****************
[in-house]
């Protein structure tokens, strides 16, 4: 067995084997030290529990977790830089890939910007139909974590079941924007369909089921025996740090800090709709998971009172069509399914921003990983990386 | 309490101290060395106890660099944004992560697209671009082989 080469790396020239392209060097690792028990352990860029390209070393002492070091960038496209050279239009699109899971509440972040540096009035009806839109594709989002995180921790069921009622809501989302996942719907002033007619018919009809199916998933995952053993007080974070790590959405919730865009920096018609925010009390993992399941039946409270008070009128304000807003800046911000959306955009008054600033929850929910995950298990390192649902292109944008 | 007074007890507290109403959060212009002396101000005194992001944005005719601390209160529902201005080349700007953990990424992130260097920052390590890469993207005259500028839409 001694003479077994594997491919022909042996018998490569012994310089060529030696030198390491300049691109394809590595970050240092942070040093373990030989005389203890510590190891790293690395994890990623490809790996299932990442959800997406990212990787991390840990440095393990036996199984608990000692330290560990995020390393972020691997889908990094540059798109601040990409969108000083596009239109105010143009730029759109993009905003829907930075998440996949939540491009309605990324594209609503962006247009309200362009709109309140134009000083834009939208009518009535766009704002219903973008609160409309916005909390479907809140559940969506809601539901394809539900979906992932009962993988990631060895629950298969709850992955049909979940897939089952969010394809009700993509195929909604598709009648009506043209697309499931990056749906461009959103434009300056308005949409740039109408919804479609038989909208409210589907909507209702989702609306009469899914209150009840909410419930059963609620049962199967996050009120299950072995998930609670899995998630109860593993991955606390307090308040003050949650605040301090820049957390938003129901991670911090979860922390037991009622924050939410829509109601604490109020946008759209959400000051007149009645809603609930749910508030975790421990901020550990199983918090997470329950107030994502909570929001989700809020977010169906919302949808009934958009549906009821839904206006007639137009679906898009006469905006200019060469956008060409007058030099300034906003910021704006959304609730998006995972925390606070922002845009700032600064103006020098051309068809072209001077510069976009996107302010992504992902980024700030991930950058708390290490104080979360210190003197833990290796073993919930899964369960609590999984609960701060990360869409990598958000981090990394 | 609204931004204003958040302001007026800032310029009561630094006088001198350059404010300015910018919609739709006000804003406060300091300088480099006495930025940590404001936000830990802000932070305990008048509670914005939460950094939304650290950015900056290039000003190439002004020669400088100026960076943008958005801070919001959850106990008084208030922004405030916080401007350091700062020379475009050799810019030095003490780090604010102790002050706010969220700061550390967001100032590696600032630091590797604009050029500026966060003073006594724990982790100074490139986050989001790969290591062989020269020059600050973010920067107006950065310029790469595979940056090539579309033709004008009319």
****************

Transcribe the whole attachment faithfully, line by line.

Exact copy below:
[in-house]
């Protein structure tokens, strides 16, 4: 067995084997030290529990977790830089890939910007139909974590079941924007369909089921025996740090800090709709998971009172069509399914921003990983990386 | 309490101290060395106890660099944004992560697209671009082989 080469790396020239392209060097690792028990352990860029390209070393002492070091960038496209050279239009699109899971509440972040540096009035009806839109594709989002995180921790069921009622809501989302996942719907002033007619018919009809199916998933995952053993007080974070790590959405919730865009920096018609925010009390993992399941039946409270008070009128304000807003800046911000959306955009008054600033929850929910995950298990390192649902292109944008 | 007074007890507290109403959060212009002396101000005194992001944005005719601390209160529902201005080349700007953990990424992130260097920052390590890469993207005259500028839409 001694003479077994594997491919022909042996018998490569012994310089060529030696030198390491300049691109394809590595970050240092942070040093373990030989005389203890510590190891790293690395994890990623490809790996299932990442959800997406990212990787991390840990440095393990036996199984608990000692330290560990995020390393972020691997889908990094540059798109601040990409969108000083596009239109105010143009730029759109993009905003829907930075998440996949939540491009309605990324594209609503962006247009309200362009709109309140134009000083834009939208009518009535766009704002219903973008609160409309916005909390479907809140559940969506809601539901394809539900979906992932009962993988990631060895629950298969709850992955049909979940897939089952969010394809009700993509195929909604598709009648009506043209697309499931990056749906461009959103434009300056308005949409740039109408919804479609038989909208409210589907909507209702989702609306009469899914209150009840909410419930059963609620049962199967996050009120299950072995998930609670899995998630109860593993991955606390307090308040003050949650605040301090820049957390938003129901991670911090979860922390037991009622924050939410829509109601604490109020946008759209959400000051007149009645809603609930749910508030975790421990901020550990199983918090997470329950107030994502909570929001989700809020977010169906919302949808009934958009549906009821839904206006007639137009679906898009006469905006200019060469956008060409007058030099300034906003910021704006959304609730998006995972925390606070922002845009700032600064103006020098051309068809072209001077510069976009996107302010992504992902980024700030991930950058708390290490104080979360210190003197833990290796073993919930899964369960609590999984609960701060990360869409990598958000981090990394 | 609204931004204003958040302001007026800032310029009561630094006088001198350059404010300015910018919609739709006000804003406060300091300088480099006495930025940590404001936000830990802000932070305990008048509670914005939460950094939304650290950015900056290039000003190439002004020669400088100026960076943008958005801070919001959850106990008084208030922004405030916080401007350091700062020379475009050799810019030095003490780090604010102790002050706010969220700061550390967001100032590696600032630091590797604009050029500026966060003073006594724990982790100074490139986050989001790969290591062989020269020059600050973010920067107006950065310029790469595979940056090539579309033709004008009319």